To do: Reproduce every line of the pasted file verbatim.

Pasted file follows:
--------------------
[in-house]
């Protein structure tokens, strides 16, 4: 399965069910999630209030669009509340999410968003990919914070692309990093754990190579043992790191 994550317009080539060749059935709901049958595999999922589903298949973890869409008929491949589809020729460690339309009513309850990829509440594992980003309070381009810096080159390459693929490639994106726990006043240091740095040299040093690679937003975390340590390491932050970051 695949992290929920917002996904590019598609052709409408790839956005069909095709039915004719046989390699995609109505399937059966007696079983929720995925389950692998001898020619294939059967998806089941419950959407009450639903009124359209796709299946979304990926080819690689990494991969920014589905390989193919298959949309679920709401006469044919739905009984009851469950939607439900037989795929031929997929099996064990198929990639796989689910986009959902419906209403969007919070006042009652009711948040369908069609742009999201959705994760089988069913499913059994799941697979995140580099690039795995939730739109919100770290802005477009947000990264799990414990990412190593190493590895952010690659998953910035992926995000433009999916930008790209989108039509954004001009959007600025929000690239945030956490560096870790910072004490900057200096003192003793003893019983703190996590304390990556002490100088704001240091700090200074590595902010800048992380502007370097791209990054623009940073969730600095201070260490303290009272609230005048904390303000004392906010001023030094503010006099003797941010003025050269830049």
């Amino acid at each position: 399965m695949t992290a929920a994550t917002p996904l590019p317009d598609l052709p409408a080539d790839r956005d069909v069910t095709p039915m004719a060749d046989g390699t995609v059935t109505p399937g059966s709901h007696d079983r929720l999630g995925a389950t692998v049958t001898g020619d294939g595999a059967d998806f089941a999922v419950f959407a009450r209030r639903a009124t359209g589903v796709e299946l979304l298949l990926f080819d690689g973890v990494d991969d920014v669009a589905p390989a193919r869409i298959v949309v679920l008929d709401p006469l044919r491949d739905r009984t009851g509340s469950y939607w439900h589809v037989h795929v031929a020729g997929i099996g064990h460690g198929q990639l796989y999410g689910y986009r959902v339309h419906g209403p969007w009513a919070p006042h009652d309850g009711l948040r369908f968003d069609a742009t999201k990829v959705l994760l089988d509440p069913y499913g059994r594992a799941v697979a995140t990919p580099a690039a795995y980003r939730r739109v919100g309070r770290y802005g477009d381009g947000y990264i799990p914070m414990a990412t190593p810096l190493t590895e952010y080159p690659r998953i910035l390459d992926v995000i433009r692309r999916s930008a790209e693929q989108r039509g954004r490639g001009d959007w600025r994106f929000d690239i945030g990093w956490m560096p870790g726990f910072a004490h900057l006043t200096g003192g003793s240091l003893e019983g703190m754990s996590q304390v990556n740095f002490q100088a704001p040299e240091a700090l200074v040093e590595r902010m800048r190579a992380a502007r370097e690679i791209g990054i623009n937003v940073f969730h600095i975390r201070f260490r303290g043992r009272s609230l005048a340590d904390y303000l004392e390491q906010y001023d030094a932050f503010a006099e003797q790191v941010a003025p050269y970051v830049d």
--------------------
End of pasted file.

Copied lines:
[in-house]
């Protein structure tokens, strides 16, 4: 399965069910999630209030669009509340999410968003990919914070692309990093754990190579043992790191 994550317009080539060749059935709901049958595999999922589903298949973890869409008929491949589809020729460690339309009513309850990829509440594992980003309070381009810096080159390459693929490639994106726990006043240091740095040299040093690679937003975390340590390491932050970051 695949992290929920917002996904590019598609052709409408790839956005069909095709039915004719046989390699995609109505399937059966007696079983929720995925389950692998001898020619294939059967998806089941419950959407009450639903009124359209796709299946979304990926080819690689990494991969920014589905390989193919298959949309679920709401006469044919739905009984009851469950939607439900037989795929031929997929099996064990198929990639796989689910986009959902419906209403969007919070006042009652009711948040369908069609742009999201959705994760089988069913499913059994799941697979995140580099690039795995939730739109919100770290802005477009947000990264799990414990990412190593190493590895952010690659998953910035992926995000433009999916930008790209989108039509954004001009959007600025929000690239945030956490560096870790910072004490900057200096003192003793003893019983703190996590304390990556002490100088704001240091700090200074590595902010800048992380502007370097791209990054623009940073969730600095201070260490303290009272609230005048904390303000004392906010001023030094503010006099003797941010003025050269830049």
């Amino acid at each position: 399965m695949t992290a929920a994550t917002p996904l590019p317009d598609l052709p409408a080539d790839r956005d069909v069910t095709p039915m004719a060749d046989g390699t995609v059935t109505p399937g059966s709901h007696d079983r929720l999630g995925a389950t692998v049958t001898g020619d294939g595999a059967d998806f089941a999922v419950f959407a009450r209030r639903a009124t359209g589903v796709e299946l979304l298949l990926f080819d690689g973890v990494d991969d920014v669009a589905p390989a193919r869409i298959v949309v679920l008929d709401p006469l044919r491949d739905r009984t009851g509340s469950y939607w439900h589809v037989h795929v031929a020729g997929i099996g064990h460690g198929q990639l796989y999410g689910y986009r959902v339309h419906g209403p969007w009513a919070p006042h009652d309850g009711l948040r369908f968003d069609a742009t999201k990829v959705l994760l089988d509440p069913y499913g059994r594992a799941v697979a995140t990919p580099a690039a795995y980003r939730r739109v919100g309070r770290y802005g477009d381009g947000y990264i799990p914070m414990a990412t190593p810096l190493t590895e952010y080159p690659r998953i910035l390459d992926v995000i433009r692309r999916s930008a790209e693929q989108r039509g954004r490639g001009d959007w600025r994106f929000d690239i945030g990093w956490m560096p870790g726990f910072a004490h900057l006043t200096g003192g003793s240091l003893e019983g703190m754990s996590q304390v990556n740095f002490q100088a704001p040299e240091a700090l200074v040093e590595r902010m800048r190579a992380a502007r370097e690679i791209g990054i623009n937003v940073f969730h600095i975390r201070f260490r303290g043992r009272s609230l005048a340590d904390y303000l004392e390491q906010y001023d030094a932050f503010a006099e003797q790191v941010a003025p050269y970051v830049d």